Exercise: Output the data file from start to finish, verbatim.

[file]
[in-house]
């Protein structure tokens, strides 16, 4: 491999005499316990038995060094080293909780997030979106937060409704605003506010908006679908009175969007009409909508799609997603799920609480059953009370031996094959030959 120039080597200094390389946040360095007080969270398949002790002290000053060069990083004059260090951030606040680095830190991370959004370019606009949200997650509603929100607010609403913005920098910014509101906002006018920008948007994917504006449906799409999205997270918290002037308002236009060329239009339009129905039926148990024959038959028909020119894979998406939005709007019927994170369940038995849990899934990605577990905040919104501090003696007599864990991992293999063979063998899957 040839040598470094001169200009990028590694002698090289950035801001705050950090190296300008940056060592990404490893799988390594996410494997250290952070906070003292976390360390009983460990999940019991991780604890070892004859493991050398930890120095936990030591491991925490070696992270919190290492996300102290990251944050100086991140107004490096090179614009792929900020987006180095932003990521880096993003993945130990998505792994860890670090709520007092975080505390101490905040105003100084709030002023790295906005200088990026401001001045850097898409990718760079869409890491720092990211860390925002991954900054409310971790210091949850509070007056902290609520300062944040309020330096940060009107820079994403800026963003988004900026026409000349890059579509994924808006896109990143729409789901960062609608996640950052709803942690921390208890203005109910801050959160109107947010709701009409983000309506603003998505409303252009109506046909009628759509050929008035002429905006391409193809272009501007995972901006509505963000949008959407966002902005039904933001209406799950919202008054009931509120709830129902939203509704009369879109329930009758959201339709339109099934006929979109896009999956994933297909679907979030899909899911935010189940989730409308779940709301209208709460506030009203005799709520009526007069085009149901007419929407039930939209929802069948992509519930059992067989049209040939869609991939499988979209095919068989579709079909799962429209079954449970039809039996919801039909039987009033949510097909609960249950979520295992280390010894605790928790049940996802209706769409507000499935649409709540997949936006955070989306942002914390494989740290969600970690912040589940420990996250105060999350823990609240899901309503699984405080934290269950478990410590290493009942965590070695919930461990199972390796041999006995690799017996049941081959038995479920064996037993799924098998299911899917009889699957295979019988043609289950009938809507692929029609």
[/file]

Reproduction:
[in-house]
């Protein structure tokens, strides 16, 4: 491999005499316990038995060094080293909780997030979106937060409704605003506010908006679908009175969007009409909508799609997603799920609480059953009370031996094959030959 120039080597200094390389946040360095007080969270398949002790002290000053060069990083004059260090951030606040680095830190991370959004370019606009949200997650509603929100607010609403913005920098910014509101906002006018920008948007994917504006449906799409999205997270918290002037308002236009060329239009339009129905039926148990024959038959028909020119894979998406939005709007019927994170369940038995849990899934990605577990905040919104501090003696007599864990991992293999063979063998899957 040839040598470094001169200009990028590694002698090289950035801001705050950090190296300008940056060592990404490893799988390594996410494997250290952070906070003292976390360390009983460990999940019991991780604890070892004859493991050398930890120095936990030591491991925490070696992270919190290492996300102290990251944050100086991140107004490096090179614009792929900020987006180095932003990521880096993003993945130990998505792994860890670090709520007092975080505390101490905040105003100084709030002023790295906005200088990026401001001045850097898409990718760079869409890491720092990211860390925002991954900054409310971790210091949850509070007056902290609520300062944040309020330096940060009107820079994403800026963003988004900026026409000349890059579509994924808006896109990143729409789901960062609608996640950052709803942690921390208890203005109910801050959160109107947010709701009409983000309506603003998505409303252009109506046909009628759509050929008035002429905006391409193809272009501007995972901006509505963000949008959407966002902005039904933001209406799950919202008054009931509120709830129902939203509704009369879109329930009758959201339709339109099934006929979109896009999956994933297909679907979030899909899911935010189940989730409308779940709301209208709460506030009203005799709520009526007069085009149901007419929407039930939209929802069948992509519930059992067989049209040939869609991939499988979209095919068989579709079909799962429209079954449970039809039996919801039909039987009033949510097909609960249950979520295992280390010894605790928790049940996802209706769409507000499935649409709540997949936006955070989306942002914390494989740290969600970690912040589940420990996250105060999350823990609240899901309503699984405080934290269950478990410590290493009942965590070695919930461990199972390796041999006995690799017996049941081959038995479920064996037993799924098998299911899917009889699957295979019988043609289950009938809507692929029609």